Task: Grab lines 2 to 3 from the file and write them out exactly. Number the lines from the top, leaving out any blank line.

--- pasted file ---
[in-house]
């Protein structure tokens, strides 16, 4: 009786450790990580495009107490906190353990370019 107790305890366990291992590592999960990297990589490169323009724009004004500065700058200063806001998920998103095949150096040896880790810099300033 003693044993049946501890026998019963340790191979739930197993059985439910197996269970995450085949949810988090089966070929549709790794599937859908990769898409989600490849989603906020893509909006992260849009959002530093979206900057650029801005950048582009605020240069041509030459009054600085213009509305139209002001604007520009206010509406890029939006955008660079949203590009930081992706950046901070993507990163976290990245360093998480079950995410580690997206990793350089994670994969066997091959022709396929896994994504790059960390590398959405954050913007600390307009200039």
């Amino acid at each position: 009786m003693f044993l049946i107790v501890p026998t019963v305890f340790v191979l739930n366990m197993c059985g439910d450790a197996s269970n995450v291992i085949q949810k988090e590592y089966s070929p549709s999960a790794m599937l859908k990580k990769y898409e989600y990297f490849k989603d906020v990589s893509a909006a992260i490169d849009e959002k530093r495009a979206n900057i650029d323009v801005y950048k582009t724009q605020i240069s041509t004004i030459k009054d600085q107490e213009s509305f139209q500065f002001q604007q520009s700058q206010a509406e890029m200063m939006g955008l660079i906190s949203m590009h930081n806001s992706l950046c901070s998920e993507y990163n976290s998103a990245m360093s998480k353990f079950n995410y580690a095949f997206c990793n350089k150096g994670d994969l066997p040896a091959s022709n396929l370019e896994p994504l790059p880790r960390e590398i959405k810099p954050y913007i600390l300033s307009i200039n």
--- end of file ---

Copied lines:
């Protein structure tokens, strides 16, 4: 009786450790990580495009107490906190353990370019 107790305890366990291992590592999960990297990589490169323009724009004004500065700058200063806001998920998103095949150096040896880790810099300033 003693044993049946501890026998019963340790191979739930197993059985439910197996269970995450085949949810988090089966070929549709790794599937859908990769898409989600490849989603906020893509909006992260849009959002530093979206900057650029801005950048582009605020240069041509030459009054600085213009509305139209002001604007520009206010509406890029939006955008660079949203590009930081992706950046901070993507990163976290990245360093998480079950995410580690997206990793350089994670994969066997091959022709396929896994994504790059960390590398959405954050913007600390307009200039």
């Amino acid at each position: 009786m003693f044993l049946i107790v501890p026998t019963v305890f340790v191979l739930n366990m197993c059985g439910d450790a197996s269970n995450v291992i085949q949810k988090e590592y089966s070929p549709s999960a790794m599937l859908k990580k990769y898409e989600y990297f490849k989603d906020v990589s893509a909006a992260i490169d849009e959002k530093r495009a979206n900057i650029d323009v801005y950048k582009t724009q605020i240069s041509t004004i030459k009054d600085q107490e213009s509305f139209q500065f002001q604007q520009s700058q206010a509406e890029m200063m939006g955008l660079i906190s949203m590009h930081n806001s992706l950046c901070s998920e993507y990163n976290s998103a990245m360093s998480k353990f079950n995410y580690a095949f997206c990793n350089k150096g994670d994969l066997p040896a091959s022709n396929l370019e896994p994504l790059p880790r960390e590398i959405k810099p954050y913007i600390l300033s307009i200039n």